This section presents state and territory statistics about incidents of victimisation for a selected range of offences that came to the attention of state and territory police during the period 1 January to 31 December 2016. Note that Assault data are not published for Victoria or Queensland (see Explanatory Notes paragraphs 61–63).
Between 2015 and 2016:
The number of victims of Homicide and related offences increased nationally by 9%, from 416 to 452 victims. The number of Murder victims decreased (down 4% or nine victims), while the number of Attempted Murder victims increased by 26% (41 victims). Queensland contributed the largest numerical movements for victims of Attempted murder (up 59% or 27 victims).
The largest increases in the number of victims of Assault occurred in Western Australia (up 2,901 victims or 10%) followed by the Australian Capital Territory (386 victims or 20%), while the largest decrease occurred in South Australia (292 victims or 2%).
There was an increase in the number of Sexual assault victims in all states and territories except South Australia (down 4% or 69 victims) and the Northern Territory (down 6% or 23 victims). The largest increase in the number of Sexual assault victims occurred in Victoria, increasing by 14% (or 662 victims) to the largest number of victims since the beginning of the time series in 2010.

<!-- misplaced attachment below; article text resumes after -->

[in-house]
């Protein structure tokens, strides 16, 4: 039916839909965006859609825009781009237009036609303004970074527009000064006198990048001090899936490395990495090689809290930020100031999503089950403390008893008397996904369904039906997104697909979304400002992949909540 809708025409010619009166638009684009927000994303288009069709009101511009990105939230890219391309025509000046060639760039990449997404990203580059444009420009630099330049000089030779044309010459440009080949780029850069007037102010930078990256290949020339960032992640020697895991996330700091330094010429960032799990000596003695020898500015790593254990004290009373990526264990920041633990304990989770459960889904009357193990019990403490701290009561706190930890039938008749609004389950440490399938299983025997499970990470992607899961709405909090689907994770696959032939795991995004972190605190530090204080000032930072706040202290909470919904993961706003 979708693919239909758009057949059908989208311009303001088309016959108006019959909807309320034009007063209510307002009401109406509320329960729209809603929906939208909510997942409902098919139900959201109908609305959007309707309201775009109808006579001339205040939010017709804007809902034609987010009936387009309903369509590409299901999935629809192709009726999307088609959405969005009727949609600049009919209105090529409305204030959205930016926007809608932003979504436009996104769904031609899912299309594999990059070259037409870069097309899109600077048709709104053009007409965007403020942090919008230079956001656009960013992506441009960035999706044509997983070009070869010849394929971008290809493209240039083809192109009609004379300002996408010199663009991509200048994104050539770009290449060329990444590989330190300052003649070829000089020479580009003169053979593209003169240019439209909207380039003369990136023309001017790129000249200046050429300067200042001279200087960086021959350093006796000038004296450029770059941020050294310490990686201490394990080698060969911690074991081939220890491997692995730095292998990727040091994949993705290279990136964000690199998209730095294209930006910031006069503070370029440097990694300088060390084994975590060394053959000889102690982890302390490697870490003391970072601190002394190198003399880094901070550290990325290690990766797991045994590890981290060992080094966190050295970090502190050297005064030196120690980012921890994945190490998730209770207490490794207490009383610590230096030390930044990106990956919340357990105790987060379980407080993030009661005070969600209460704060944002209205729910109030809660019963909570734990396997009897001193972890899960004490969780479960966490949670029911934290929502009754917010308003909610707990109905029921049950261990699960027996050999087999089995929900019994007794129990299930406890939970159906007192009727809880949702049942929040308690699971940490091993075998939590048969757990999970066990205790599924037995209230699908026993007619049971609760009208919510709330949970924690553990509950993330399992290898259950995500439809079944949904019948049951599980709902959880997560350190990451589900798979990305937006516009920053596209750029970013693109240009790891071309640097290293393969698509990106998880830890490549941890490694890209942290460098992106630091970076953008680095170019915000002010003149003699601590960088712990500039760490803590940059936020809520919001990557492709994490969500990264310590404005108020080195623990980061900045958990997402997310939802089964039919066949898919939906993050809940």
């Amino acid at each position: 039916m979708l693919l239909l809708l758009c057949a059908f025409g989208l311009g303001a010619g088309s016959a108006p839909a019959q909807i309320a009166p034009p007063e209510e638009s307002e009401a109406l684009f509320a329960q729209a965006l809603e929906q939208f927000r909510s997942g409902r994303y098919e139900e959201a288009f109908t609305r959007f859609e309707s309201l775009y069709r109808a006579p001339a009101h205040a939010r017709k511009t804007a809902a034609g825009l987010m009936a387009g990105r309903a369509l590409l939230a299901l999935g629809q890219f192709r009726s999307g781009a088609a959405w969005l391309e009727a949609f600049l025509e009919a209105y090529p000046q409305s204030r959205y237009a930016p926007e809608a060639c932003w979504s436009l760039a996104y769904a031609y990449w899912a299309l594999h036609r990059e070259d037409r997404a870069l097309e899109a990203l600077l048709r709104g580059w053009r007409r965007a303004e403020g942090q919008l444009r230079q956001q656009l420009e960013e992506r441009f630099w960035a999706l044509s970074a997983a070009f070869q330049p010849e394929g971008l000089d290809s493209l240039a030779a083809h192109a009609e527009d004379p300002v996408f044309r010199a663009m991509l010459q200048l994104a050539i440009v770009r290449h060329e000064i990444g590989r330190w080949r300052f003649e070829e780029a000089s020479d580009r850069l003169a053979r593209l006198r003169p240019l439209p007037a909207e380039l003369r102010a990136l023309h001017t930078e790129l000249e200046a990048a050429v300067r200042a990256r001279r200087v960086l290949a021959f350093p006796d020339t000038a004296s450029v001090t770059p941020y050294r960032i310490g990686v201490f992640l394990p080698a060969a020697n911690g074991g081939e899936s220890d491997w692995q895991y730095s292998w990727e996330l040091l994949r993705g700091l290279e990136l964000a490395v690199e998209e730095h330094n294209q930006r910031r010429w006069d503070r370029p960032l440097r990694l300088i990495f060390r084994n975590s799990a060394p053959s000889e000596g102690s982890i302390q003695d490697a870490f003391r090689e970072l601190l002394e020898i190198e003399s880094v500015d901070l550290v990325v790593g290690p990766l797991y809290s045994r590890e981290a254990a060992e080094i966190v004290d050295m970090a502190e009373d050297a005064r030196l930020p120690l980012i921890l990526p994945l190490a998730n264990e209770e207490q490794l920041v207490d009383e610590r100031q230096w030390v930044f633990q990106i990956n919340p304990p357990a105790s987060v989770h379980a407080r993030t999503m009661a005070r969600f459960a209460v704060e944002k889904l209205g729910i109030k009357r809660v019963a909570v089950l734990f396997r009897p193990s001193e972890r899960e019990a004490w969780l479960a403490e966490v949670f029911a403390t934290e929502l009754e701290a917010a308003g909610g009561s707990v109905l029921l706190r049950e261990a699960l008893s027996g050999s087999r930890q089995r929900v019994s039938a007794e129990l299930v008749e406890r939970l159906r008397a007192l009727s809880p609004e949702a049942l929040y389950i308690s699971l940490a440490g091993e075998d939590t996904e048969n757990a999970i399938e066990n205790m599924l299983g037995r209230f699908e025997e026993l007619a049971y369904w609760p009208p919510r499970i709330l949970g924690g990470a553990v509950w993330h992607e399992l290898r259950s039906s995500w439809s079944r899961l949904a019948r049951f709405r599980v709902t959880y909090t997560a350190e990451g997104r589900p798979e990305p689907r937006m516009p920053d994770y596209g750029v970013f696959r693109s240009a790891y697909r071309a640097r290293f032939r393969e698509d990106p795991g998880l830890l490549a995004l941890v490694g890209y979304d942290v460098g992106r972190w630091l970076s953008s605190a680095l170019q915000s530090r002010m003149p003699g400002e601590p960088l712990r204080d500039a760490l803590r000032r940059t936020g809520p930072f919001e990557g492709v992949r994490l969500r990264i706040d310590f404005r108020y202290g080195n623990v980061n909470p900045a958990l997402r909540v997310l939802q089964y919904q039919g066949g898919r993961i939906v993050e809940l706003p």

The national increase in the number of victims of Robbery (up 5% from 8,968 to 9,403 victims) was driven by increases in Victoria (up 22%, or 541 victims) and Queensland (up 17% or 235 victims).
The largest increase in the number of victims of unlawful entry with intent occurred in Victoria (up 10% or 4,839 victims) – the highest number of victims since the time series started in 2010,while the largest decrease occurred in New South Wales (down 5% or 2,110 victims) – the lowest for the time series.
The national increase in Motor vehicle theft (up 9% from 51,525 to 56,086 victims) was driven by increases in three jurisdictions: Victoria (up 25% or 3,855 victims – the highest for the time series); Queensland (up 19% or 1,596 victims); and South Australia (up 10% or 332 victims). While the remaining jurisdictions decreased, the largest occurred in New South Wales (down 8%, or 1,019 victims – its lowest levels for the time series).
The number of victims of Other theft in Victoria, Queensland and South Australia reached their highest levels for the time series (up 16%, 12% and 7%, respectively), contributing to the 5% increase nationally from 509,649 to 537,283 victims.
Source(s): Recorded Crime - Victims
These documents will be presented in a new window.